What Are BCAA’s?

Two common questions I get about one of my supplements is “What are BCAA’s? “Why do you take them?” My trainer introduced me to BCAA’s just over a year ago when I was training for a competition and on a special fat loss diet that included fasting days (on which only BCAA’s were consumed). I truly do notice a difference when I’m taking this supplement. In short, BCAAs help increase muscle size and strength, protect hard-earned muscle from breakdown, reduce muscle soreness and fatigue, increase athletic endurance and enhance recovery. When looking for a BCAA supplement look for one without sugar, and ideally with nothing artificial (colors etc). Dose is specific to your goals so check the label of the supplement you choose.

What are BCAA's?


Among the most beneficial and effective supplements in any sports nutrition program are branched chain amino acids. These are the essential aminos leucine, isoleucine, and valine.

Amino acids are the building blocks of protein. When you eat a protein food (i.e. eggs, chicken, etc), it gets digested in the stomach and intestine into individual amino acids and short chains of amino acids that are small enough to be absorbed into the bloodstream. These amino acids have far reaching effects in the body from building and repairing tissues, to producing chemicals that enable our brains to function optimally.

What Is The Difference Between Essential and Non-Essential Amino Acids?
Essential amino acids cannot be made by the body. You must get them from complete protein foods or combinations of incomplete vegetable foods. There are 9 essential amino acids: histidine, isoleucine, leucine, lysine, methionine, phenylalanine, tryptophan, and valine. Your body can make non-essential amino acids by itself from vitamins and other amino acids.

The term “non-essential” can be misleading since all amino acids are essential for proper metabolism and certain non-essential amino acids, such as glutamine, become very essential. The 13 non-essential amino acids are alanine, arginine, aspartic acid, cysteine, cystine, glutamic acid, glutamine, glycine, hydroxyproline, proline, serine, & tyrosine.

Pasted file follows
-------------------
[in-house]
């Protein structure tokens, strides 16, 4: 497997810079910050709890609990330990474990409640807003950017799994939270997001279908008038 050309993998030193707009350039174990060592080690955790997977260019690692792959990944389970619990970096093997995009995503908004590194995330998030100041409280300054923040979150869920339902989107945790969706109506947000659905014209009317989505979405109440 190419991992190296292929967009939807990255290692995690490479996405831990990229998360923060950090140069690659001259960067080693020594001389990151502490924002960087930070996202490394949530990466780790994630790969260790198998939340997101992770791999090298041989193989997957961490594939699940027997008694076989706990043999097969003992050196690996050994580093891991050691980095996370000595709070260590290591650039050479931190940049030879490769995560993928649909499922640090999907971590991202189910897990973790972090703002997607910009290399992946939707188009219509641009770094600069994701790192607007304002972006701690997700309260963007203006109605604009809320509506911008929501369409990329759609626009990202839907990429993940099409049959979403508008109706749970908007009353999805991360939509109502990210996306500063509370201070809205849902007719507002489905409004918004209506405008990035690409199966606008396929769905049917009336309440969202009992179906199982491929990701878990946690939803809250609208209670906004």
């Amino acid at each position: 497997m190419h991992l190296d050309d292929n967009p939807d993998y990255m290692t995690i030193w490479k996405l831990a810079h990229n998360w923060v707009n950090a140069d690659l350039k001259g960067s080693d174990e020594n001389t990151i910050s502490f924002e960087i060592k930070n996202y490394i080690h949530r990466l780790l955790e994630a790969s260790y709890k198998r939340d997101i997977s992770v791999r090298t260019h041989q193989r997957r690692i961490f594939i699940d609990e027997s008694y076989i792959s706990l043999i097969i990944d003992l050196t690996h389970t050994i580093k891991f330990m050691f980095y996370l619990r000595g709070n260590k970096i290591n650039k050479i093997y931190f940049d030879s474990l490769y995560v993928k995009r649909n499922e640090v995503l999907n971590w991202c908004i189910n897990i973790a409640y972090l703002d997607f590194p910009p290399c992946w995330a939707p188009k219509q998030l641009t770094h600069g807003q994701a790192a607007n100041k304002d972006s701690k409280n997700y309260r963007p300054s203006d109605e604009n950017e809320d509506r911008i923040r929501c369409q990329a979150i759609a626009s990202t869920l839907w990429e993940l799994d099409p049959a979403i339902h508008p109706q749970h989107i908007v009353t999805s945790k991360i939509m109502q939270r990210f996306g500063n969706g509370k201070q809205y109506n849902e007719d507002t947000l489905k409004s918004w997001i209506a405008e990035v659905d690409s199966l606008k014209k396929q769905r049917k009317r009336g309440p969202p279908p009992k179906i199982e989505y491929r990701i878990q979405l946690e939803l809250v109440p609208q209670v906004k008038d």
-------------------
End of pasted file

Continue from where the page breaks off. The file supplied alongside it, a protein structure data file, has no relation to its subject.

The essential branched chain amino acids (BCAA’s) are of special importance for athletes because they are metabolized in the muscle, rather than in the liver. Here’s how this works: After digestion once protein is broken down into individual amino acids these aminos can either be used to build new proteins or be burned as fuel to produce energy. [SOURCE w/ some edits made]


It may not seem like the metabolic process of different amino acids matters as long as the end point is muscle tissue. The truth is that the manner in which amino acids are metabolized plays a large role in their functions within the body. The metabolism of BCAAs is different that the metabolic processes of other amino acids. What truly makes the BCAAs special is how they are metabolized. While most amino acids are metabolized in the liver BCAAs are metabolized primarily by muscle. Despite their structural similarities the three branched chain amino acids have different metabolic routes. The breakdown of leucine is accomplished solely through fat pathways.  Valine is broken down solely through carbohydrate pathways, and isoleucine through both. The different metabolic pathways of these three amino acids lead to varying requirements for each.

BCAAs, unlike most other amino acids, are metabolized in within muscle tissue, allowing them to be oxidized (used as energy) by muscle cells to produce cellular energy in the form of ATP. ATP is the primary source of energy that fuels muscle contraction and allows you to lift weights.

The fact that leucine, isoleucine, and valine are metabolized within muscle tissue allows them to be a quick energy source when the body needs it. There is a significant increase in BCAA metabolism during prolonged exercise simply because the body requires more energy during periods of stress such as training. This makes BCAAs incredibly effective when taken around workout time.

The unique metabolic processes, requirements, and versatility of BCAAs allow them to impact nearly every aspect of training.

BCAAs And Fat Loss

The effects of BCAA intake on fat loss is something that has only been explored in more recent years. Newer research is showing that BCAAs can have a positive effect on fat loss. This doesn’t mean you can eat pizza at every meal with a side of BCAAs and the fat will just melt away though. BCAAs seem to maximize fat loss when one is already on a fat loss diet. On any fat loss diet, carbohydrates will need to be lowered to some degree. It seems that BCAAs ability to spare glycogen and increase insulin sensitivity may play a role in speeding up the results of a fat loss plan.

BCAAs should also be used as a supplement during any fat loss plan because of the muscle preserving effects. On any calorie restricted plan muscle tissue loss is a serious concern that must be addressed. All of the positive effects that BCAAs have on muscle growth will also serve to protect muscle during periods of calorie restriction. It is always important to remember that anything which builds muscle will also preserve muscle.


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